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These kids needed space

“Rock pools at low tide. An old bicycle with no brakes. Half a dozen trees and a brain damaged cat that will bite you if you pick it up the wrong way. Throw in a handful of kids (preferably with sticks and pets) and allow to run riot round the neighbourhood stealing fruit and getting shouted at by other parents. Allow them to make something without direction out of entirely forbidden items in someone’s garage. If no one loses an eye give them back to me.

The director of studies blinked. She’d asked me what was needed to make these kids more of a success and blitz all the other kids from competing ‘bushibans’ or after-school academies.

I think she was meaning more in the way of textbooks and audio gear but I was entirely serious.

These kids needed space. Lots of it. And time. Lots of it. They needed to observe more (rock pools are great for this) and fall out of, off and into stuff as a result of their bad choices or lack of focus.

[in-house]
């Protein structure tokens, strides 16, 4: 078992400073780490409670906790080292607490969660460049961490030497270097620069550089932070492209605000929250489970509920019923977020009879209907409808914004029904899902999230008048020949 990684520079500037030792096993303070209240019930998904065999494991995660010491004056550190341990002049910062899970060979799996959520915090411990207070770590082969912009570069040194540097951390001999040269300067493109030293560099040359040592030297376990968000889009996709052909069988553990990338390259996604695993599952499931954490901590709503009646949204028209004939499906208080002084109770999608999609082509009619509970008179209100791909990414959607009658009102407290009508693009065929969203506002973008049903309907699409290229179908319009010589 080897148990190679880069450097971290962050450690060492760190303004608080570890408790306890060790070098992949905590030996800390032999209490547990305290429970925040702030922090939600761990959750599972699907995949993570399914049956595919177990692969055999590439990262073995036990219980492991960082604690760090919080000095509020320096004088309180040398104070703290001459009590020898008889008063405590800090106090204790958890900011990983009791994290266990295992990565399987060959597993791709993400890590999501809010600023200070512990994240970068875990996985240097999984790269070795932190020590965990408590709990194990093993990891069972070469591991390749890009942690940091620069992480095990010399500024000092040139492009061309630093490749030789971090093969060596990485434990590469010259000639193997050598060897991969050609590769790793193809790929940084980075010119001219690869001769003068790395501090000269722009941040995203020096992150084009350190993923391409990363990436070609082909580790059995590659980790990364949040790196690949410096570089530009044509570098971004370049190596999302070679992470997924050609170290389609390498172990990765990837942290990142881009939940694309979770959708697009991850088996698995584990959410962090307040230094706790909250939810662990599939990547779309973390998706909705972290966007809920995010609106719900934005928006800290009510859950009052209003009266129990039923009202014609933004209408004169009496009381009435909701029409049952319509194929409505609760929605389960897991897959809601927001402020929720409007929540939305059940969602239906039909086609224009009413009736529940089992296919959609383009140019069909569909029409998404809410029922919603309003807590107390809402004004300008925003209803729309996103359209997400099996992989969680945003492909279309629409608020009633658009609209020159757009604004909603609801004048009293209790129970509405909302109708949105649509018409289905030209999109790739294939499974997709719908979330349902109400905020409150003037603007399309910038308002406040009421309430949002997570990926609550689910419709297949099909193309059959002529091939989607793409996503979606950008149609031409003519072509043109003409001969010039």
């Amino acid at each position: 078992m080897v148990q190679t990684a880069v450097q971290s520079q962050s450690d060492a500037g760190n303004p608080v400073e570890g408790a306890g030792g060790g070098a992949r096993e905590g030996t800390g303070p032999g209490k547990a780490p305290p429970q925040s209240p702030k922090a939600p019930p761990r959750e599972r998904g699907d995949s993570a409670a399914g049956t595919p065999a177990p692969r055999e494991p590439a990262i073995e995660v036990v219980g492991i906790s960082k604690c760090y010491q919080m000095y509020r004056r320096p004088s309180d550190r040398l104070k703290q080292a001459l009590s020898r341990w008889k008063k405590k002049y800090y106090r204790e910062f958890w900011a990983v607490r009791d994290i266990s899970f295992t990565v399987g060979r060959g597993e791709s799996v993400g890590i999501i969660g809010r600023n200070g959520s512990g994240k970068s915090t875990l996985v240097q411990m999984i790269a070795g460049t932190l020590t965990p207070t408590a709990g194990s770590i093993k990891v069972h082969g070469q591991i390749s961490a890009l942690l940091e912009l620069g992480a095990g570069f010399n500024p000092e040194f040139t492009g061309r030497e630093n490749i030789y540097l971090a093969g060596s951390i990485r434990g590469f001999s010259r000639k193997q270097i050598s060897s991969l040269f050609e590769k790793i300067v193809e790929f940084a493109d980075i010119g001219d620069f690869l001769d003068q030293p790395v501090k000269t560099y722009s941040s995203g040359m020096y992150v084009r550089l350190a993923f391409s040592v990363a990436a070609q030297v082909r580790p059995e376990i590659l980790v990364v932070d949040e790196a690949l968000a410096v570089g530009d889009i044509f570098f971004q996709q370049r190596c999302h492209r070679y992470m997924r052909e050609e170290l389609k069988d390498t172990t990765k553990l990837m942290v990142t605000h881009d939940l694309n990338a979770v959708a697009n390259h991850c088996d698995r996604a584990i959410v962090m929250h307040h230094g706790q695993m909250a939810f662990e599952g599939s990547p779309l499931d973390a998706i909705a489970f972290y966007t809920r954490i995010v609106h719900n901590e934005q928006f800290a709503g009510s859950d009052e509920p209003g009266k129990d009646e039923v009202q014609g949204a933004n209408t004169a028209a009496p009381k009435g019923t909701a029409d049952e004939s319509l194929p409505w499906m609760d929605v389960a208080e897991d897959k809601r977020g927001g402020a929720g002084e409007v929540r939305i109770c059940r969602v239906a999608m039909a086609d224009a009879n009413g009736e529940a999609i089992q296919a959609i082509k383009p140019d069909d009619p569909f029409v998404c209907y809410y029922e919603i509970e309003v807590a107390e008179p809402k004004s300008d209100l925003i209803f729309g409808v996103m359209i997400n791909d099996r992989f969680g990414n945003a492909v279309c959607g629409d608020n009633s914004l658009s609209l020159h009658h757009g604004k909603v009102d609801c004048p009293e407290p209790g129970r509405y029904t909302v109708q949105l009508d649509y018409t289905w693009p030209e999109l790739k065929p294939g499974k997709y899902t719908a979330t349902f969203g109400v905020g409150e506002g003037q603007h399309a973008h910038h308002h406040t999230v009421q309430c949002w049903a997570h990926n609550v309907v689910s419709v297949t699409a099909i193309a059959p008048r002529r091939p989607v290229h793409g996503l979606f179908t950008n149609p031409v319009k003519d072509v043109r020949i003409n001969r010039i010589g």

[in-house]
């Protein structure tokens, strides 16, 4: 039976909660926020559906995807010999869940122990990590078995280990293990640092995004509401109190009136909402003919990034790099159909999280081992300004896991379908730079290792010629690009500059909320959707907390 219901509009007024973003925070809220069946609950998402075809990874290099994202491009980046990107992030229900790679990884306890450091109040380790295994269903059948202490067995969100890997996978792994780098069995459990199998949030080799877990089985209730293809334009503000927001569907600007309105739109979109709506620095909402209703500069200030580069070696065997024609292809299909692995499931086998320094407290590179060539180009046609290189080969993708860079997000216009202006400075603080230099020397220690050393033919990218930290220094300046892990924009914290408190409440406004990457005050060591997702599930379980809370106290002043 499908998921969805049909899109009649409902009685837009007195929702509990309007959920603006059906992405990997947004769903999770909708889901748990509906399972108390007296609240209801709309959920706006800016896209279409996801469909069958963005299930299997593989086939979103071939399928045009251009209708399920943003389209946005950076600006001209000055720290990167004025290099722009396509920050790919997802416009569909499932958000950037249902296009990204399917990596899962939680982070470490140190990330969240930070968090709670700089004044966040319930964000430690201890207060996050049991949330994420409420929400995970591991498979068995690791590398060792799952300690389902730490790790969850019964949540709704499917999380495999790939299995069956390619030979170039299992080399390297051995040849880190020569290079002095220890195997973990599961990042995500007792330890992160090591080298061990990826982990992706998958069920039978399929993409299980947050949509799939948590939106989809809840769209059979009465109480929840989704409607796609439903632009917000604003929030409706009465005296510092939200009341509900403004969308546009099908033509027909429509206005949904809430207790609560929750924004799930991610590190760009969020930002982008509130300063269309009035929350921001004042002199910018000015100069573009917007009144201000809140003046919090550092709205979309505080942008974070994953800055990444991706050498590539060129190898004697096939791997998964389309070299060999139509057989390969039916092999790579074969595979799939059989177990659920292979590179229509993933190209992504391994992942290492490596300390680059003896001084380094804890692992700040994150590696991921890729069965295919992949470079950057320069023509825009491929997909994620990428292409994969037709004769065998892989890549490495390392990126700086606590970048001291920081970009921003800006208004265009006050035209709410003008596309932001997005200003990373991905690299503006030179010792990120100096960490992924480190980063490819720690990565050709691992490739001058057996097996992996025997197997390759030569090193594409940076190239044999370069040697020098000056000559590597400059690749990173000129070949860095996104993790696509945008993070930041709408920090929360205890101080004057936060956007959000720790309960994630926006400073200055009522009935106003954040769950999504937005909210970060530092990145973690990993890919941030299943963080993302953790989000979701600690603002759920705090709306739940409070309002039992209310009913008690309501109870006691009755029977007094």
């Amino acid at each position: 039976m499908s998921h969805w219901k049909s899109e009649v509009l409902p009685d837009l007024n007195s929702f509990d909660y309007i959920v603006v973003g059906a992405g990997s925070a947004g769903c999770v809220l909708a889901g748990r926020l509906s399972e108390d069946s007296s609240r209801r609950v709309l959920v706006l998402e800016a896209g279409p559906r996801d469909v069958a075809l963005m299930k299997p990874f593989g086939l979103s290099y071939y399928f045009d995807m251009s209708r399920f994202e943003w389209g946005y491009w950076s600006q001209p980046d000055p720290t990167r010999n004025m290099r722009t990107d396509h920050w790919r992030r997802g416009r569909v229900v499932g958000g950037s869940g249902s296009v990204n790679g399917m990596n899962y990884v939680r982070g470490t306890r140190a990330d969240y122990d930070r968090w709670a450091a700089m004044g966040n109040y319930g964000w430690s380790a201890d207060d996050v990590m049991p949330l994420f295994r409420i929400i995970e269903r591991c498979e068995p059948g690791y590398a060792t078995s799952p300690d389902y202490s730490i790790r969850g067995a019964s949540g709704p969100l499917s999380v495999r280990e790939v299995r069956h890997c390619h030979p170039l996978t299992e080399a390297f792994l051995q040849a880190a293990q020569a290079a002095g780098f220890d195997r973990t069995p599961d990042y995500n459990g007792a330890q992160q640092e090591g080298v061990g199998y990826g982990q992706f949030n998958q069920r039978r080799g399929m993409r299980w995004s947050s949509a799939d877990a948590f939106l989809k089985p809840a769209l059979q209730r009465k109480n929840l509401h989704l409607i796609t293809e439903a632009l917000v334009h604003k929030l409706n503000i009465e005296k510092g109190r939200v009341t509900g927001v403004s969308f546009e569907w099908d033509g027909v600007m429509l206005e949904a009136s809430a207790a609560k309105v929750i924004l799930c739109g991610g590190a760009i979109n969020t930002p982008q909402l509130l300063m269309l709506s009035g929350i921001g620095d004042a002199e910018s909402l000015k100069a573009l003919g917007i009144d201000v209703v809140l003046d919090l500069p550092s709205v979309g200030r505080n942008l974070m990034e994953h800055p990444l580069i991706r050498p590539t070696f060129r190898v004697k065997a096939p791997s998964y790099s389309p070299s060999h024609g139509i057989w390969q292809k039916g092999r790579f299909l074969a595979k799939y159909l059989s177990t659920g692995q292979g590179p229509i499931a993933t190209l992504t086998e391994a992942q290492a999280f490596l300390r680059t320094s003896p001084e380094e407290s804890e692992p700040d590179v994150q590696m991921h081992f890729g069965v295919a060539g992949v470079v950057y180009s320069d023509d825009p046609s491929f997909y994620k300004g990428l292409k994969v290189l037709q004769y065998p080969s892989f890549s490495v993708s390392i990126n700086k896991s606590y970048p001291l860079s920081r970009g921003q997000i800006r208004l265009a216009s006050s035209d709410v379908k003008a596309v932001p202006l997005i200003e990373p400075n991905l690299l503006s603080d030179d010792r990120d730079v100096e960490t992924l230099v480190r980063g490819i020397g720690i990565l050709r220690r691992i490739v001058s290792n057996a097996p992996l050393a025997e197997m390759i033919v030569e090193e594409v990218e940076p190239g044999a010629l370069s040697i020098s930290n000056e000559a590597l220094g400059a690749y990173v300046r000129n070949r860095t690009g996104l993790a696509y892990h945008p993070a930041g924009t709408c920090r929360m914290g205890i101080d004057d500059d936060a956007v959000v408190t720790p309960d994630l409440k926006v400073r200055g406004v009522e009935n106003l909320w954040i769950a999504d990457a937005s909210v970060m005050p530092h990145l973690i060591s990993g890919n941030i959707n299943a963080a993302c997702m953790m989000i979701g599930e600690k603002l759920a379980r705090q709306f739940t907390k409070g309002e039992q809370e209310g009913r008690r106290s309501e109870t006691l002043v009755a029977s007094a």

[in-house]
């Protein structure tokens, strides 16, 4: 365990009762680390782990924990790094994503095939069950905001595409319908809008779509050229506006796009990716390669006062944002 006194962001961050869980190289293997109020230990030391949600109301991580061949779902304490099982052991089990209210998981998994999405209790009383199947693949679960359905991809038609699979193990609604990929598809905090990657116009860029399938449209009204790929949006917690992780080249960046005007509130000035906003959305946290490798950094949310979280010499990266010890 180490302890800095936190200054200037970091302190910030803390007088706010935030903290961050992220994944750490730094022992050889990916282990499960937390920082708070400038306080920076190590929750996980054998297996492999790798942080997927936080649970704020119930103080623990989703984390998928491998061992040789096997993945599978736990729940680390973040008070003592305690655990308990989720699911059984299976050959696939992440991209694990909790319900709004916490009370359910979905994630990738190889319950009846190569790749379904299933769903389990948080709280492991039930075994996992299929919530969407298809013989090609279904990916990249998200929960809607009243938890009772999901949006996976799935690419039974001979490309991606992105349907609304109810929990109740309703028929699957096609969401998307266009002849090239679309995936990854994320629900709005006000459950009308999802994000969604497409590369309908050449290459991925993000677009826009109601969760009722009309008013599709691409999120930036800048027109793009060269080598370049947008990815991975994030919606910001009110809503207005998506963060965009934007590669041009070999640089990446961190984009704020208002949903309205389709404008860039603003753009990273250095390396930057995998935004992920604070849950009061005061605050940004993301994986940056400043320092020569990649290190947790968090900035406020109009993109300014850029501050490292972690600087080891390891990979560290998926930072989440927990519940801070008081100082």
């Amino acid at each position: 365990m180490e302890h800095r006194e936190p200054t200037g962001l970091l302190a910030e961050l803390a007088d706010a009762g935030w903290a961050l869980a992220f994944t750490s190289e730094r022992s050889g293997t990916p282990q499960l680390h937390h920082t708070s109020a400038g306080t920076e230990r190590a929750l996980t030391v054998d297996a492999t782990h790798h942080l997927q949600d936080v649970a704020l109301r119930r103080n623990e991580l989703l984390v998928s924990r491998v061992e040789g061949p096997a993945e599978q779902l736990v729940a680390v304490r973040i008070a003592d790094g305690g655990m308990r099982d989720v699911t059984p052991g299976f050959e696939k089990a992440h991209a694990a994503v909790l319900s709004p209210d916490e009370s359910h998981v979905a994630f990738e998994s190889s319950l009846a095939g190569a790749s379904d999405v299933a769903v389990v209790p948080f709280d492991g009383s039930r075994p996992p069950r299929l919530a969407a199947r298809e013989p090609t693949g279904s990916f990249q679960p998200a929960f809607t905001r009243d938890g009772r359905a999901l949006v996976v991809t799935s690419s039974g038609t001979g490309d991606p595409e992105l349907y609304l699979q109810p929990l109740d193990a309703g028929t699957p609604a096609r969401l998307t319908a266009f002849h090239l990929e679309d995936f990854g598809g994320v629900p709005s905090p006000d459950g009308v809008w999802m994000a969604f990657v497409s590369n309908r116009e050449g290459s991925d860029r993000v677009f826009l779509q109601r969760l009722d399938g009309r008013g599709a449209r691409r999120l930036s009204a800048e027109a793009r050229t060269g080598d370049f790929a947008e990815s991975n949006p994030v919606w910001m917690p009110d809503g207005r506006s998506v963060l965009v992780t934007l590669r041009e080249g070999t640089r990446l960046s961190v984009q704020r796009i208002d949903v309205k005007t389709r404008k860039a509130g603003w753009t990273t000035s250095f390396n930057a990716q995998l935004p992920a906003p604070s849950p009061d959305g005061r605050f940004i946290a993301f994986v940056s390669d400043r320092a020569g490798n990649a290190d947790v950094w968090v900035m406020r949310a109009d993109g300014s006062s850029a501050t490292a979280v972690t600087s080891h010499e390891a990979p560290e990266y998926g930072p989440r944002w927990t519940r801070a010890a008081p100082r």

They did not need any more book or screen or organised activity time in their lives.

I was appalled that eight year olds could have the joie de vivre of 40-year-old car salesmen. They were drowning in all the force-fed opportunities their parents had never had and so the academic hot housing had succeeded in eradicating any form of excitement, imagination or curiosity in them.

In a desperate attempt to generate interest, I faked a ghost siting, an ill-advised yet highly successful inspiration of dubious academic worth. It was ghost month in Taiwan and the kids were susceptible. It resulted in a stampede of 27 terrified screaming eight year olds down 4 flights of stairs and a broken leg. Which was embarrassing but none of the kids missed a class after that. I remember having to write a report regarding the pedagogical purpose of making small children flee onto the traffic jammed streets outside.

Once, as an experiment I asked the class what they’d do right now if they had all the money in the world and could choose anything at all. I had photos of helicopter rides to glaciers, driving a ridiculously huge truck or going to the world’s best chocolate shops. They all, without an exception said; “Sleep.” I called their bluff thinking it would last two seconds and they’d be kicking each other under the desks and generally going mental in an eye-blink. Within two minutes they were all sound asleep. They stayed that way for the next 2 hours – again, embarrassing as the Director popped her head round the corner to find me, feet up, reading my novel with 27 fee-paying students sound asleep in my charge. I assured her that this was how it was done in New Zealand.